Saturday, February 6, 2010

Reading and nursing

I've been ignoring the blog lately, if you couldn't tell. Having a brand-new baby is great for having plenty of time to read, with all the breastfeeding down time and all the hours in the middle of the night waiting to be filled, but writing anything down about what I've been reading has been a near impossibility. I'm barely getting a shower in every day, people, but I'm sure I'm preaching to the choir here. A big drawback of all this postpartum reading is that I am crazy emotional and every single stinkin' book has made me cry. All of them. Even the stupid science fiction ones. I am not a crier. If a movie gets sad, I tilt my head and say, "Jeepers, that was sad." On occasion, a book will make me tear up, but gasping sobs and running nose? Nope. Shall I enumerate? Yes, I shall.

For some reason I've been reading a bunch of Orson Scott Card books but that's mostly because I have some at my house and extra trips to the library are not happening. I read Hidden Empire, which is the sequel to his Tom Clancy-esque book Empire. It's about a worldwide plague, government corruption and conspiracies. Card revisits characters who lost so much in the first book, but I don't remember being all that attached the first time around. So why would it make me cry? Not only did it make me cry, but it made me tear up later just thinking about it. Apparently I needed more punishment, because then I re-read the Ender's Shadow series of books by Orson Scott Card and cried through half of those too. My husband was starting to worry as I hiccuped my way through those stupid books.

I am a great admirer of David Small's illustrations. If I know a book is illustrated by him, I'm more likely to read it and seek it out. He published a memoir of sorts called Stitches. I say "of sorts" because it is written as a graphic novel. But this is no kids' story. David Small grew up in a seriously screwed up family who verbally and emotionally abused each other. His grandmother was a nutcase and his father gave him radiation treatments that led to David getting cancer, which they kept a secret from David until he was an adult. Oh man, it was a sad and horrible tale, but written in a riveting way that had me flipping pages almost faster than I could read. The true savior of this tale is a therapist that David eventually sees who tells him that he is worthy and good and a valuable person. Thank heavens for that therapist! David Small was able to make something wonderful of his life despite his parents' efforts to tear him down. Stitches was a fast read, but a tearjerker, mostly because of the stupid hormones. Stupid evil hormones.

Still not being adventurous enough to read anything too challenging, I started re-reading Mistborn by Brandon Sanderson. Again, a book I own so I didn't have to venture out of the house to get something different from the library. I like to wait years between re-reads of favorite books because I want it to feel fresh again, but weighing my options of said library venture versus re-reading something I knew I liked, I went with Mistborn. My heavens, that's a good book and it's definitely been enough time for me to forget how it all goes down. I'm really looking forward to re-reading the other two books.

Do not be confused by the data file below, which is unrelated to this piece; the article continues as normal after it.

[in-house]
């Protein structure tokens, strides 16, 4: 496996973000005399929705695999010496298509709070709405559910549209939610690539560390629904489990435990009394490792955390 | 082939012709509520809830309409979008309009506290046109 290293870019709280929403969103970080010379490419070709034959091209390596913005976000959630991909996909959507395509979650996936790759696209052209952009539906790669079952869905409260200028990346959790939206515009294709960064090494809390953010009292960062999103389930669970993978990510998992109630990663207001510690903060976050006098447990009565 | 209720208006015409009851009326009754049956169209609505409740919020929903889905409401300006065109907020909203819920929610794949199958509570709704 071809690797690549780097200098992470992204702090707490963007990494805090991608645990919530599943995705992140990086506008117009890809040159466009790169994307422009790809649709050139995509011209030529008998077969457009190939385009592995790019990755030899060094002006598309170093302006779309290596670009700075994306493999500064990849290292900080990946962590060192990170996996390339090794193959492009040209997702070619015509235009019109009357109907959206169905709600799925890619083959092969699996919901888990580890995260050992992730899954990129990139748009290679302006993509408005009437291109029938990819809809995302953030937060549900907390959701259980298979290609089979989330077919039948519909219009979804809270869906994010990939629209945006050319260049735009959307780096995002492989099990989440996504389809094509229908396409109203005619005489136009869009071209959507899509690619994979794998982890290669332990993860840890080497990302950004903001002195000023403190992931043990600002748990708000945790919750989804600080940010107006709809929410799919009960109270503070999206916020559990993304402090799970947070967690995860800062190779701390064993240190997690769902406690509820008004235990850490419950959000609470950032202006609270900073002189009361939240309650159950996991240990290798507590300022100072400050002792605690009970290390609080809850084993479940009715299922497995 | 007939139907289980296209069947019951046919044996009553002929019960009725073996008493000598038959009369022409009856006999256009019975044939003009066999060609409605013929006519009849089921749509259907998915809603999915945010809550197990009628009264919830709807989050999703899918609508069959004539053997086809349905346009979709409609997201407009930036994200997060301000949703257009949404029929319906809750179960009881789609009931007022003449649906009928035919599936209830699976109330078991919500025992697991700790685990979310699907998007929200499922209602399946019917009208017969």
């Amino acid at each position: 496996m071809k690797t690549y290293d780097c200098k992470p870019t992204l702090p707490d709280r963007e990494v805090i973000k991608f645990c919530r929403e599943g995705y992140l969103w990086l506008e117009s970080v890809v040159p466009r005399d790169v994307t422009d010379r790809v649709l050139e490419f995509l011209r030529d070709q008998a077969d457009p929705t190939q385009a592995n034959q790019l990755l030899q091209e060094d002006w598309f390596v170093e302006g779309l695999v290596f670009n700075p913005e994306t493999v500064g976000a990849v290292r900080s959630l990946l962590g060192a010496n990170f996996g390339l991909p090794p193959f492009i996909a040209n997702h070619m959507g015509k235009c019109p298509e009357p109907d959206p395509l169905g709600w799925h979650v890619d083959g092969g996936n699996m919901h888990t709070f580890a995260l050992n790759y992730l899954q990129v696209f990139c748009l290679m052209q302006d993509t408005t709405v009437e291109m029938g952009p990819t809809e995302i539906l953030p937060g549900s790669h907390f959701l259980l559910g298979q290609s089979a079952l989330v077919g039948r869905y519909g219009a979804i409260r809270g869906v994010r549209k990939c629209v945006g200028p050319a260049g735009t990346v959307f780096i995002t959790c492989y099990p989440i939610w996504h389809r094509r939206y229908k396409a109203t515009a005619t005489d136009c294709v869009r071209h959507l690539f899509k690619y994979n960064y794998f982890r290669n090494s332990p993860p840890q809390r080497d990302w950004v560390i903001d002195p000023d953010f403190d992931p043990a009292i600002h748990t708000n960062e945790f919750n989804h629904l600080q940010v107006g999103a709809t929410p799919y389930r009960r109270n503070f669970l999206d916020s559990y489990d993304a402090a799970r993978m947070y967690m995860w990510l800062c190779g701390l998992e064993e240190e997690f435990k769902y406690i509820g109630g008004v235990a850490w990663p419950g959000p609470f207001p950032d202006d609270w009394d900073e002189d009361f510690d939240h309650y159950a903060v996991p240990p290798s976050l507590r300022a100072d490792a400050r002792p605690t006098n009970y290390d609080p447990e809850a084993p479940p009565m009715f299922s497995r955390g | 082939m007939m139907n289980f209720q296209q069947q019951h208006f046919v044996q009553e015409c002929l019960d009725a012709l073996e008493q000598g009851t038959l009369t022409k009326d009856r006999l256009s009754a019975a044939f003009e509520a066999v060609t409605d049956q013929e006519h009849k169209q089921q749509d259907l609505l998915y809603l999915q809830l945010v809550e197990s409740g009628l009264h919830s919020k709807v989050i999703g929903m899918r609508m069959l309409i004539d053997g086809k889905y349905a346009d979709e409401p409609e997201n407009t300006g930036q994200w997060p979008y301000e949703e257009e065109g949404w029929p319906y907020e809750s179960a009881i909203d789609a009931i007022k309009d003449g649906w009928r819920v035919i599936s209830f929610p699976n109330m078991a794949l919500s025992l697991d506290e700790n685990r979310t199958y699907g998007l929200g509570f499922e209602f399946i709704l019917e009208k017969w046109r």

That's the sum total of reading I've done since my baby boy was born. Caren and I are doing a co-review of Wuthering Heights by Emily Bronte in February and I'm dragging my feet a little bit. I've never read it and I'm afraid it will trigger those stupid tear ducts again. Somebody reassure me that it's not that sad because honestly, I can't handle any more crying. Surely my system has worked all the post-pregnancy hormones out of my system by now, but you never know.


  1. I also adore David Small's illustrations but found Stitches to be intensely dark and creepy. And impossible to forget.

  2. I don't know if I can reassure you about Wuthering Heights. It's been a long time since I've read it though, so I could be wrong. I mainly remember being confused at various points because people had the same names. I can't wait to read your review!!

  3. 1.) Congratulations on the new baby.

    2.) Wuthering Heights is the one book that I have tried to read multiple times and have never gotten beyond the first few chapter. I try to just write it off but the fact that I haven't read it eats at my soul.

    3.) You can really just tilt your head and say "Jeepers, that was sad," and not cry? Tell me how! Because I'm the exact opposite. I tilt my head and a gallon of tears pours out. It's a curse.

  4. Ender's Shadow series makes me bawl like a baby every time.

  5. I'm impressed, Jenny! Not only at the amount of reading you've done lately, but that you were able to find time to write about it! I can't promise that I'll be as prolific when it's my turn in a few months.

    I was dragging my feet with Wuthering Heights too, but now that I've started it's going a lot faster than I expected. No tears so far, if that gives you hope!

  6. The Ender's Shadow series also had me in tears a lot, and I've just been rereading it as well. But you know that I am like the other Rachel, and tears are a way of life for me. I intend to reread the Mistborn series very soon. Amazon has the entire trilogy in paperback for 15 bucks. I'm just waiting until the next paycheck to order them. They really are fantastic. As for Wuthering Heights...As one who cries a lot, I can tell you, I wasn't sad as much as I was really annoyed and angry with several of the characters. It's about a bunch of selfish people. I'm looking forward to your reaction to it. And Jenny, it's okay to cry. Just keep a lot of Tylenol for the headaches and tissues all over the house.